« The Slave | Main | Coffee Break »

October 09, 2014



Mattie Do - 2013
Lao Arts Media DVD

An admission here, that I have exchanged emails with the director and am a Facebook friend. If that doesn't bother you, read on . . .

Living even a few months in Thailand provided enough of an impression on me. Between the movies, with what seemed to be a new ghost story every other week, and just walking by the little ghost houses scattered throughout Chiang Mai, I started adapting the attitude that, yes, ghosts were among us, and as long as you don't bother them, they won't bother you.

Even though the basic premise of the Lao Chanthaly is similar to that of Thai films, that ghosts live among us, that is the extent of the similarity. No one runs around screaming hysterically. Nothing here to make the audience scream or laugh, or scream followed by laughter (and nothing compares to watching a Thai horror movie with a Thai audience). If anything, Chanthaly is more similar to Alejandro Amenabar's The Others, with the idea that ghosts live among us, but in a parallel environment within the same space.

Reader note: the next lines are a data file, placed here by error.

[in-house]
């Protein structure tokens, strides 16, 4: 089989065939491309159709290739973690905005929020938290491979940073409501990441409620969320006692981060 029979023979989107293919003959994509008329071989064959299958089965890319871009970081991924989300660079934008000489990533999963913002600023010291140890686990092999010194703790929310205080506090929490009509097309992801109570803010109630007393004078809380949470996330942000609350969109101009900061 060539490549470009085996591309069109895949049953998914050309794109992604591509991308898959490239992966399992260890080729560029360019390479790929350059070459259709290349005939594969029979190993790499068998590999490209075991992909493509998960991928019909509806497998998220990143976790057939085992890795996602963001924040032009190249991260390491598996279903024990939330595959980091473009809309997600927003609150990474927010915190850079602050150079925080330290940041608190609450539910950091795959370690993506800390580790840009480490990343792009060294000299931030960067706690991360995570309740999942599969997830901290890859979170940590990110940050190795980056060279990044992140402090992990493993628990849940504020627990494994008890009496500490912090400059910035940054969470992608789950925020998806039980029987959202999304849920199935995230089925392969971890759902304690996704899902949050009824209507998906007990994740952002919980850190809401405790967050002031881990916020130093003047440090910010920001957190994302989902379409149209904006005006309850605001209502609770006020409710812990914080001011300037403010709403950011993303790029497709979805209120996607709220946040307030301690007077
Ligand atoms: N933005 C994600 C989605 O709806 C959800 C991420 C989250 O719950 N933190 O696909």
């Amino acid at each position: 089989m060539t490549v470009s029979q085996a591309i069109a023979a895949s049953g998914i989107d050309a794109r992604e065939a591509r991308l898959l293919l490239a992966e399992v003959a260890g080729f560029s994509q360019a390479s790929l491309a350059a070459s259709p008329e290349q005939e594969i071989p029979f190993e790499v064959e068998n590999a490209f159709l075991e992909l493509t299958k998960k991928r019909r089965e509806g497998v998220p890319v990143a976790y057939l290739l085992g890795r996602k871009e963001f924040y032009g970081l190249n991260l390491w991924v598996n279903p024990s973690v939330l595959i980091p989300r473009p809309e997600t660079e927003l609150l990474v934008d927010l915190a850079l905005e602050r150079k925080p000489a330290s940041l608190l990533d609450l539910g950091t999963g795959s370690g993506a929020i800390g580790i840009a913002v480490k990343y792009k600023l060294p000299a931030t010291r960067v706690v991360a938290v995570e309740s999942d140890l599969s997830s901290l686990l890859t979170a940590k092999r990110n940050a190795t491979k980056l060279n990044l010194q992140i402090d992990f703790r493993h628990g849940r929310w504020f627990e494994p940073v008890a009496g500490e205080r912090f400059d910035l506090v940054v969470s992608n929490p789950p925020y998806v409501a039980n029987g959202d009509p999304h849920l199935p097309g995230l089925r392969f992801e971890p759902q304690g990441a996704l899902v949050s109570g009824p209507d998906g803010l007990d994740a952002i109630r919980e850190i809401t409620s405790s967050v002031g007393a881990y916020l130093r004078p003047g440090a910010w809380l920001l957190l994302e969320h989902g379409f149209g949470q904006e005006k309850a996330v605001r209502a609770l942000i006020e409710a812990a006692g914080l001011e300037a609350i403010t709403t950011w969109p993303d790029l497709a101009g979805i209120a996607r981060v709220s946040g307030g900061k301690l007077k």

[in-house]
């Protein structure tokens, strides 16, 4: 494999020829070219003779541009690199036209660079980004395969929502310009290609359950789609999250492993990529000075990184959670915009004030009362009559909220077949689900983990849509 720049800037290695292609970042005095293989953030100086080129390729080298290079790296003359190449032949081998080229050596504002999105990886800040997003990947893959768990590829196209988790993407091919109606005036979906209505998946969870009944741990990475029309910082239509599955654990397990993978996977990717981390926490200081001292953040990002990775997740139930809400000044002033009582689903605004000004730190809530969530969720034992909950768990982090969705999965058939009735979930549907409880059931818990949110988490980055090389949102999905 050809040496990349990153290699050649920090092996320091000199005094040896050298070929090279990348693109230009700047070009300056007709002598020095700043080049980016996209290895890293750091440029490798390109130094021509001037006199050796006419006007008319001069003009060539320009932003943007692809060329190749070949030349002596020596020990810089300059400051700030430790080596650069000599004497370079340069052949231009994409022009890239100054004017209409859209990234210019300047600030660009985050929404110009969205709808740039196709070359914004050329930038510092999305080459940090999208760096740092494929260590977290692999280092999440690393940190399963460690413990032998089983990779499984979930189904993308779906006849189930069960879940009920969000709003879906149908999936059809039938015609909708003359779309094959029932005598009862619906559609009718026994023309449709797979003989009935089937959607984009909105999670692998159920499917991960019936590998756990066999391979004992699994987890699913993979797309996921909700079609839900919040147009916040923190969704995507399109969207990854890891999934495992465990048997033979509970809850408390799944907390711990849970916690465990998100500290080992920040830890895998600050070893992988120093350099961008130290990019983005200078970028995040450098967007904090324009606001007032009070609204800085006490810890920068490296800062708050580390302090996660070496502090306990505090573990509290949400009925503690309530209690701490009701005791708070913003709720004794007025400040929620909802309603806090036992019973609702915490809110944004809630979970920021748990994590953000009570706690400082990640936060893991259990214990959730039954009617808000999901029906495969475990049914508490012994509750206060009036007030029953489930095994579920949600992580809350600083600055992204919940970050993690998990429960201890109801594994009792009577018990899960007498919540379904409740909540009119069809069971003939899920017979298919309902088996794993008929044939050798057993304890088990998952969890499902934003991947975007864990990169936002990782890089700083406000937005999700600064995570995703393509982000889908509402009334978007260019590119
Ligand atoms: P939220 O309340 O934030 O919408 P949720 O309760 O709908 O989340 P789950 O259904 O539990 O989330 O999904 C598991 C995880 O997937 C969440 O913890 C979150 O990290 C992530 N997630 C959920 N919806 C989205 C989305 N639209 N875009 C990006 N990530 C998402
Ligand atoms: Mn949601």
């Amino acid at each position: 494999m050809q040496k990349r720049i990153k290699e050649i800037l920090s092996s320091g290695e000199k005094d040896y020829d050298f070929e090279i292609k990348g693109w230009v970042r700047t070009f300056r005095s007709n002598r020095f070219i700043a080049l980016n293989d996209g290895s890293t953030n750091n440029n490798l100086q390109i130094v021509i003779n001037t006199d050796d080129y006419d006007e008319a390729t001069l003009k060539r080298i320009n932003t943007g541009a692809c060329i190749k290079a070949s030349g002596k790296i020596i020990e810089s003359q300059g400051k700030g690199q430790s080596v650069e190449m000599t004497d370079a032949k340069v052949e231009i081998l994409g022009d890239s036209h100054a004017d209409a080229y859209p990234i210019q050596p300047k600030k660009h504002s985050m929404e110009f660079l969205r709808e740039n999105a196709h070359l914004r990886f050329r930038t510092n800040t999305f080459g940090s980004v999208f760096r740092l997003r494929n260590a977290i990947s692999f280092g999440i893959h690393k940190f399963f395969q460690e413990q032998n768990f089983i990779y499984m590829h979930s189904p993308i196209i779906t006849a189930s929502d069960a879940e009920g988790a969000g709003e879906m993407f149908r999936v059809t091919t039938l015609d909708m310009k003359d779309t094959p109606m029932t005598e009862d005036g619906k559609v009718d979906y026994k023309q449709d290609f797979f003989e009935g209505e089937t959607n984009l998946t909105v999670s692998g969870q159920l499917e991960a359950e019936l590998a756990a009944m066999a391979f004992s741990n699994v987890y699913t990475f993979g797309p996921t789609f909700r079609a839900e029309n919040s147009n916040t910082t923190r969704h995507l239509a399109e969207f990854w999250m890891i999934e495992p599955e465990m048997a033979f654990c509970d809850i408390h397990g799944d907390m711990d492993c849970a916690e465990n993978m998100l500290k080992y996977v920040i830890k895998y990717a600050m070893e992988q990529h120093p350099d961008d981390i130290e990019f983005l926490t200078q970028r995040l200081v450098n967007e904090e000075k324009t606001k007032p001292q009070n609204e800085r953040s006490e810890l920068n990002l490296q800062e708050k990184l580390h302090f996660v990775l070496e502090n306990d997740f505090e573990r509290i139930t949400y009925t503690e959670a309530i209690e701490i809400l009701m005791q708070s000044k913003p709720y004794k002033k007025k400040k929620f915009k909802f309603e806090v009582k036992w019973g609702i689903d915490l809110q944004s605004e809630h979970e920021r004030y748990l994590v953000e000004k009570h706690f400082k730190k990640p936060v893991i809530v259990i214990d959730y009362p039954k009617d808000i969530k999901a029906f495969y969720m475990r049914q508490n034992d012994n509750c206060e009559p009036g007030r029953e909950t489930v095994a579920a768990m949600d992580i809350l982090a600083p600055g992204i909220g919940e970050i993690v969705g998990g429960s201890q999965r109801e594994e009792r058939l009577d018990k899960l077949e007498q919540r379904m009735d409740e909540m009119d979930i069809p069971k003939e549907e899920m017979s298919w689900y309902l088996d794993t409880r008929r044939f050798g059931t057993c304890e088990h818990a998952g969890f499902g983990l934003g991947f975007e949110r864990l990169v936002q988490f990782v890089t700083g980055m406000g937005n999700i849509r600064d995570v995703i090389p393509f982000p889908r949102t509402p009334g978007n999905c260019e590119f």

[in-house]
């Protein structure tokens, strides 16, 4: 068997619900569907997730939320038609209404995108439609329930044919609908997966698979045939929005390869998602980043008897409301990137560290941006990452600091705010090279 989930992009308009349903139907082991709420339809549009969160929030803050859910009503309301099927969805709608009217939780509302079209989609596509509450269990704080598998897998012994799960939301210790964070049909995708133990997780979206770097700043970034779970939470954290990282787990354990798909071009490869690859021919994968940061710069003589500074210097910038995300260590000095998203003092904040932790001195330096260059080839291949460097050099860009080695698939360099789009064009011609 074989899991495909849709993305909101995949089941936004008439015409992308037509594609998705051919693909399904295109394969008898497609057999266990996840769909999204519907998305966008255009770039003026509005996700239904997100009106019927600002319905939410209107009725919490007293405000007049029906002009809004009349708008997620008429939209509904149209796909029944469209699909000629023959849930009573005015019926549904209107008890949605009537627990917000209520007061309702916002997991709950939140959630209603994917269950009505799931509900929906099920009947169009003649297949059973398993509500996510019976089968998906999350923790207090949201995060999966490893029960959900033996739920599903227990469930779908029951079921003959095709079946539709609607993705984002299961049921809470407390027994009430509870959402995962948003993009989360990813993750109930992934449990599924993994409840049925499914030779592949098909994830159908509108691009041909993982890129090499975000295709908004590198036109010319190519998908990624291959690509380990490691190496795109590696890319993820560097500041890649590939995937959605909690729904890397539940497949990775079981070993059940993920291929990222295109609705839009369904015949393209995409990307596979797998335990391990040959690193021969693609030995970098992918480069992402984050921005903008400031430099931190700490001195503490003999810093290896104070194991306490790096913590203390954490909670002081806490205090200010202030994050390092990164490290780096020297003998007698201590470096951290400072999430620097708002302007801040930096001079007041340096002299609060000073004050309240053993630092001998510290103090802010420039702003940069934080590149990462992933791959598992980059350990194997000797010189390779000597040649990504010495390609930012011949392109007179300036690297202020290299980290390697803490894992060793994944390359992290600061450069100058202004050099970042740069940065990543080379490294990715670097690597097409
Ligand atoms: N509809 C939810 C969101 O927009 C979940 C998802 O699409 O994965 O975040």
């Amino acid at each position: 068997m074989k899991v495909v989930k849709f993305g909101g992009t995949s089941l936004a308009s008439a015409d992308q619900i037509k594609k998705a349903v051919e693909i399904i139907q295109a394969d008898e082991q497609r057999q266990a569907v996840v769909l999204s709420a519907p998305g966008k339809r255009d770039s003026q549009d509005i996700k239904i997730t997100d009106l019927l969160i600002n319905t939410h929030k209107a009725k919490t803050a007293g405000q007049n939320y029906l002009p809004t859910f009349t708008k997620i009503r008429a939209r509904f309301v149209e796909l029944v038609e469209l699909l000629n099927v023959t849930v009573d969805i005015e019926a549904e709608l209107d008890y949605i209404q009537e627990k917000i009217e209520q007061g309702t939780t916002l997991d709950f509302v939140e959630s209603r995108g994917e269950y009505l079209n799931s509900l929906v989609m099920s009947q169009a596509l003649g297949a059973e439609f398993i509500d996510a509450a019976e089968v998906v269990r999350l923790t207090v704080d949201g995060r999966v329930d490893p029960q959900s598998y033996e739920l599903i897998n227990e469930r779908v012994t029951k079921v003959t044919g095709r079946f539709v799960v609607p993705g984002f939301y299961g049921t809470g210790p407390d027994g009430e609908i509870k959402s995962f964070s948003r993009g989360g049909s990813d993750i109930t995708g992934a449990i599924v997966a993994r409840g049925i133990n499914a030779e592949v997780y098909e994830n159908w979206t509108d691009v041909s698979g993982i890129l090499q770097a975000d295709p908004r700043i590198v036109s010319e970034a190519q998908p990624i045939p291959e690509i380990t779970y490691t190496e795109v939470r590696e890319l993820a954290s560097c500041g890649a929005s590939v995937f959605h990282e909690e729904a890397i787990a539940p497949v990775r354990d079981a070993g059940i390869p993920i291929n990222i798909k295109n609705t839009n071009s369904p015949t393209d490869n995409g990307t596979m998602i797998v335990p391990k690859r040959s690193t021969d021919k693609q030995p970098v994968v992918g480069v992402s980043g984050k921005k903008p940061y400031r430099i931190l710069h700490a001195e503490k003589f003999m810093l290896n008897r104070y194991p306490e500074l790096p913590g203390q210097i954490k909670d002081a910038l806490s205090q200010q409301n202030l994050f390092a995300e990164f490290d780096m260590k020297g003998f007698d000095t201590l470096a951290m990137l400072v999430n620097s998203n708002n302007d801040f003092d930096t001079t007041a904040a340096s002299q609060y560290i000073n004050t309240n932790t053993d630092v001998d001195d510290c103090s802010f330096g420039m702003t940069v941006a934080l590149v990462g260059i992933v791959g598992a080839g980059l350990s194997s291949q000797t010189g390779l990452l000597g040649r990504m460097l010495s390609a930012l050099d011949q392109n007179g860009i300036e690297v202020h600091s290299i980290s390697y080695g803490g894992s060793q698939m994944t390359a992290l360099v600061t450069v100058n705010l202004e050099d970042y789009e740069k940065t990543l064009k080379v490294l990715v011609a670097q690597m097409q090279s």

The title character, a young woman, has a combination ghost house and altar dedicated to her deceased mother. Has she actually seen her mother's dead body, fifteen years earlier, the result of suicide by hanging, or is the a false memory? Her father insists that Chanthaly's mother died shortly after giving birth to Chanthaly. At various points, the viewer is teased into not being entirely sure about who is telling the truth. Chanthaly lives in virtual seclusion with her father in a firmly middle class house, providing a small laundry service from home, but otherwise never leaving the premises. Diagnosed with a weak heart, she is locked in, as she is told, for her protection.

While Chanthaly has been noted as the first horror film in the Lao language, the horror elements are minimal. What caught me off guard was that Mattie Do, and screenwriter Christopher Larsen eschewed many of the conventions one comes to expect from seeing a ghost story from Southeast Asian filmmakers. The first hour, especially, is closer to the more highbrow psychological horror films that more frequently garner critical attention.

The argument presented by Chanthaly's father and a doctor who treats her, is that a belief in ghosts is superstitious. For myself, as a Buddhist, I had to wonder what kind of karma would visit the father after he knock's down Chanthaly's altar. Some of the choices in the narrative were probably determined by the extremely limited budget, shooting in one location, with five actors and a dog. For those who have some kind of belief in the afterlife, Chanthaly suggests some reassurances. For others, this can be appreciated as a solid first film.

Posted by Peter Nellhaus at October 9, 2014 06:32 AM